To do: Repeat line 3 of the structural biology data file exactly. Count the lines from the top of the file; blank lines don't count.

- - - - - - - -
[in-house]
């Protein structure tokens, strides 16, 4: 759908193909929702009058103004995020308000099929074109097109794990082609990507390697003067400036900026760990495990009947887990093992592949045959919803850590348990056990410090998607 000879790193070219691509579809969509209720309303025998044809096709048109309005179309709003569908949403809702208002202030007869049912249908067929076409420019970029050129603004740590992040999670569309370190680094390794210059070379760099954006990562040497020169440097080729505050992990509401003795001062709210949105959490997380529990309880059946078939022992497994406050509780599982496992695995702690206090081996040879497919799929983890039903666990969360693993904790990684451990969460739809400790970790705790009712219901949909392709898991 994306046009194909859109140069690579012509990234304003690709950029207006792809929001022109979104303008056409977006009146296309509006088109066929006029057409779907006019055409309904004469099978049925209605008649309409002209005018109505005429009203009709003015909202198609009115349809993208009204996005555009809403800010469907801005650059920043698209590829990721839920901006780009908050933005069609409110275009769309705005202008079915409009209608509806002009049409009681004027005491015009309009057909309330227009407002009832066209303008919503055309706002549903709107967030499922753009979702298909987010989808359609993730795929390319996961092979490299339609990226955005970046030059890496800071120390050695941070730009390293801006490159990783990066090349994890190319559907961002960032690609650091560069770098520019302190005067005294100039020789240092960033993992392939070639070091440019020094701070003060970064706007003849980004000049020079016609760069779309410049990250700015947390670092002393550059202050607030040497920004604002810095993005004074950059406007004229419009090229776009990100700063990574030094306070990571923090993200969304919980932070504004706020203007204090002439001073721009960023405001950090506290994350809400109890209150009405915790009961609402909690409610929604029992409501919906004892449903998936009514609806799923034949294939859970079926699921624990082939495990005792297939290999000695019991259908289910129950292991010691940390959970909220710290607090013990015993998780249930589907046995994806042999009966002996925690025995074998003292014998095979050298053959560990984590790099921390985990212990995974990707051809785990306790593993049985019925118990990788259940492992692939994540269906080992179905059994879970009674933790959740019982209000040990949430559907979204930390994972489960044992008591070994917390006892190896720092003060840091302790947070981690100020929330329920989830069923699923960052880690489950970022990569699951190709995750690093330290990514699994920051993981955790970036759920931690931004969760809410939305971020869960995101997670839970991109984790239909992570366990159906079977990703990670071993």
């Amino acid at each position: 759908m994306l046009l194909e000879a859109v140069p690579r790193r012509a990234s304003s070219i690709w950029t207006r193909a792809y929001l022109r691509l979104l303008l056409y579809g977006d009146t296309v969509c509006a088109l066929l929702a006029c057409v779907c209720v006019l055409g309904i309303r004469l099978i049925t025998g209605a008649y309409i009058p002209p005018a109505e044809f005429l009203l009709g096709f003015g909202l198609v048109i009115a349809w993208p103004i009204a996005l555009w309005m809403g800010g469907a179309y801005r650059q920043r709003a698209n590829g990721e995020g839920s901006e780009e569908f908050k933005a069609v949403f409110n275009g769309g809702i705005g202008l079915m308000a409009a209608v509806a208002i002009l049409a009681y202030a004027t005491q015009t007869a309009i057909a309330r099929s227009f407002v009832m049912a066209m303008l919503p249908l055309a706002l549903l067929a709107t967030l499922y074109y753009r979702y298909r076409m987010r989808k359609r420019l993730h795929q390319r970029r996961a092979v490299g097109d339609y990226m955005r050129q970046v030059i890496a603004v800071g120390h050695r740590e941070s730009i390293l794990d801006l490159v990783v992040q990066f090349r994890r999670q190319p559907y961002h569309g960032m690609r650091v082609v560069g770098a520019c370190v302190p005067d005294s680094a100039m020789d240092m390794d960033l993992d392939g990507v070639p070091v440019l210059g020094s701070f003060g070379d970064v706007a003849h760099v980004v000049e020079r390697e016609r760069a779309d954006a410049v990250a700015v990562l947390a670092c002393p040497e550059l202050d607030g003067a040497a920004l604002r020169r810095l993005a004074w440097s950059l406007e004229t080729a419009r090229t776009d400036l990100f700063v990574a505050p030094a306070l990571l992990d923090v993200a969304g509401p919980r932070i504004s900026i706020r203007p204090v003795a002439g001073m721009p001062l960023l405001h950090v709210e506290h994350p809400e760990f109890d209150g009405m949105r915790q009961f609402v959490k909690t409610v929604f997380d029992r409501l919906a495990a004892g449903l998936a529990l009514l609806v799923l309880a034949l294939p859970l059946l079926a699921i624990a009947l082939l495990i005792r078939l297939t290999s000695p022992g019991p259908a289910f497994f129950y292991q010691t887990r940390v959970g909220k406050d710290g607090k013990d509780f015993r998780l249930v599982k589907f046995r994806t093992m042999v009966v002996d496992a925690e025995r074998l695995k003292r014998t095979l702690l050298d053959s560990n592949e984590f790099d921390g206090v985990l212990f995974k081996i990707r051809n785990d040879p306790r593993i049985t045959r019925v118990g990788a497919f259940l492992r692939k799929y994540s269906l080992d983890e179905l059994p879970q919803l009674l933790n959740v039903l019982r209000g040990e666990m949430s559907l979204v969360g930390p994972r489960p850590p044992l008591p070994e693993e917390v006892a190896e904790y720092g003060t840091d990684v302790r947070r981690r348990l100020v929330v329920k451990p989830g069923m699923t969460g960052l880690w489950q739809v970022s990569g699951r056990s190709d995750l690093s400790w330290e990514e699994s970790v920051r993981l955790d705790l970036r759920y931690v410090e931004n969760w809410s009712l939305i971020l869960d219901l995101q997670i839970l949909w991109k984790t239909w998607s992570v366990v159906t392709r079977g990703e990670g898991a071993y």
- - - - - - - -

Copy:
């Amino acid at each position: 759908m994306l046009l194909e000879a859109v140069p690579r790193r012509a990234s304003s070219i690709w950029t207006r193909a792809y929001l022109r691509l979104l303008l056409y579809g977006d009146t296309v969509c509006a088109l066929l929702a006029c057409v779907c209720v006019l055409g309904i309303r004469l099978i049925t025998g209605a008649y309409i009058p002209p005018a109505e044809f005429l009203l009709g096709f003015g909202l198609v048109i009115a349809w993208p103004i009204a996005l555009w309005m809403g800010g469907a179309y801005r650059q920043r709003a698209n590829g990721e995020g839920s901006e780009e569908f908050k933005a069609v949403f409110n275009g769309g809702i705005g202008l079915m308000a409009a209608v509806a208002i002009l049409a009681y202030a004027t005491q015009t007869a309009i057909a309330r099929s227009f407002v009832m049912a066209m303008l919503p249908l055309a706002l549903l067929a709107t967030l499922y074109y753009r979702y298909r076409m987010r989808k359609r420019l993730h795929q390319r970029r996961a092979v490299g097109d339609y990226m955005r050129q970046v030059i890496a603004v800071g120390h050695r740590e941070s730009i390293l794990d801006l490159v990783v992040q990066f090349r994890r999670q190319p559907y961002h569309g960032m690609r650091v082609v560069g770098a520019c370190v302190p005067d005294s680094a100039m020789d240092m390794d960033l993992d392939g990507v070639p070091v440019l210059g020094s701070f003060g070379d970064v706007a003849h760099v980004v000049e020079r390697e016609r760069a779309d954006a410049v990250a700015v990562l947390a670092c002393p040497e550059l202050d607030g003067a040497a920004l604002r020169r810095l993005a004074w440097s950059l406007e004229t080729a419009r090229t776009d400036l990100f700063v990574a505050p030094a306070l990571l992990d923090v993200a969304g509401p919980r932070i504004s900026i706020r203007p204090v003795a002439g001073m721009p001062l960023l405001h950090v709210e506290h994350p809400e760990f109890d209150g009405m949105r915790q009961f609402v959490k909690t409610v929604f997380d029992r409501l919906a495990a004892g449903l998936a529990l009514l609806v799923l309880a034949l294939p859970l059946l079926a699921i624990a009947l082939l495990i005792r078939l297939t290999s000695p022992g019991p259908a289910f497994f129950y292991q010691t887990r940390v959970g909220k406050d710290g607090k013990d509780f015993r998780l249930v599982k589907f046995r994806t093992m042999v009966v002996d496992a925690e025995r074998l695995k003292r014998t095979l702690l050298d053959s560990n592949e984590f790099d921390g206090v985990l212990f995974k081996i990707r051809n785990d040879p306790r593993i049985t045959r019925v118990g990788a497919f259940l492992r692939k799929y994540s269906l080992d983890e179905l059994p879970q919803l009674l933790n959740v039903l019982r209000g040990e666990m949430s559907l979204v969360g930390p994972r489960p850590p044992l008591p070994e693993e917390v006892a190896e904790y720092g003060t840091d990684v302790r947070r981690r348990l100020v929330v329920k451990p989830g069923m699923t969460g960052l880690w489950q739809v970022s990569g699951r056990s190709d995750l690093s400790w330290e990514e699994s970790v920051r993981l955790d705790l970036r759920y931690v410090e931004n969760w809410s009712l939305i971020l869960d219901l995101q997670i839970l949909w991109k984790t239909w998607s992570v366990v159906t392709r079977g990703e990670g898991a071993y």